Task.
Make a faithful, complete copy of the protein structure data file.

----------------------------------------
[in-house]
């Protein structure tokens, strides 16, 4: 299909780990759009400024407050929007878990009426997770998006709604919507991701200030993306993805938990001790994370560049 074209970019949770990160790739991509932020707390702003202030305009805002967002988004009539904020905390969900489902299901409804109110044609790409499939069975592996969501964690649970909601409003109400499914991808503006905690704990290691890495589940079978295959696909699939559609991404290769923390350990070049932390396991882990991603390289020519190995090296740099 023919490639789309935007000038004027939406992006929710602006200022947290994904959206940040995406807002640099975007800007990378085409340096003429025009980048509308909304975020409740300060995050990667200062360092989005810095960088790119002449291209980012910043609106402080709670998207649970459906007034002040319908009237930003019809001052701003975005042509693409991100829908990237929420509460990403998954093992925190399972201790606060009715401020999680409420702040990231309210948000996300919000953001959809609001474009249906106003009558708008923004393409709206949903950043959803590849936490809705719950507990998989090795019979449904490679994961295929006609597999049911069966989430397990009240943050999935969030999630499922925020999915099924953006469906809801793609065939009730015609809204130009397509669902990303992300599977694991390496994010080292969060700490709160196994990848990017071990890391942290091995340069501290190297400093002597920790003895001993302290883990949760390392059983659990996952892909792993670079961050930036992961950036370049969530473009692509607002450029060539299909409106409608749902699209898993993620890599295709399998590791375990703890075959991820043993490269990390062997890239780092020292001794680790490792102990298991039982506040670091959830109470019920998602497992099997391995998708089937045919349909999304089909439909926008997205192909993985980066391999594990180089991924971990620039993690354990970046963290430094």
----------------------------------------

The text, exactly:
[in-house]
């Protein structure tokens, strides 16, 4: 299909780990759009400024407050929007878990009426997770998006709604919507991701200030993306993805938990001790994370560049 074209970019949770990160790739991509932020707390702003202030305009805002967002988004009539904020905390969900489902299901409804109110044609790409499939069975592996969501964690649970909601409003109400499914991808503006905690704990290691890495589940079978295959696909699939559609991404290769923390350990070049932390396991882990991603390289020519190995090296740099 023919490639789309935007000038004027939406992006929710602006200022947290994904959206940040995406807002640099975007800007990378085409340096003429025009980048509308909304975020409740300060995050990667200062360092989005810095960088790119002449291209980012910043609106402080709670998207649970459906007034002040319908009237930003019809001052701003975005042509693409991100829908990237929420509460990403998954093992925190399972201790606060009715401020999680409420702040990231309210948000996300919000953001959809609001474009249906106003009558708008923004393409709206949903950043959803590849936490809705719950507990998989090795019979449904490679994961295929006609597999049911069966989430397990009240943050999935969030999630499922925020999915099924953006469906809801793609065939009730015609809204130009397509669902990303992300599977694991390496994010080292969060700490709160196994990848990017071990890391942290091995340069501290190297400093002597920790003895001993302290883990949760390392059983659990996952892909792993670079961050930036992961950036370049969530473009692509607002450029060539299909409106409608749902699209898993993620890599295709399998590791375990703890075959991820043993490269990390062997890239780092020292001794680790490792102990298991039982506040670091959830109470019920998602497992099997391995998708089937045919349909999304089909439909926008997205192909993985980066391999594990180089991924971990620039993690354990970046963290430094």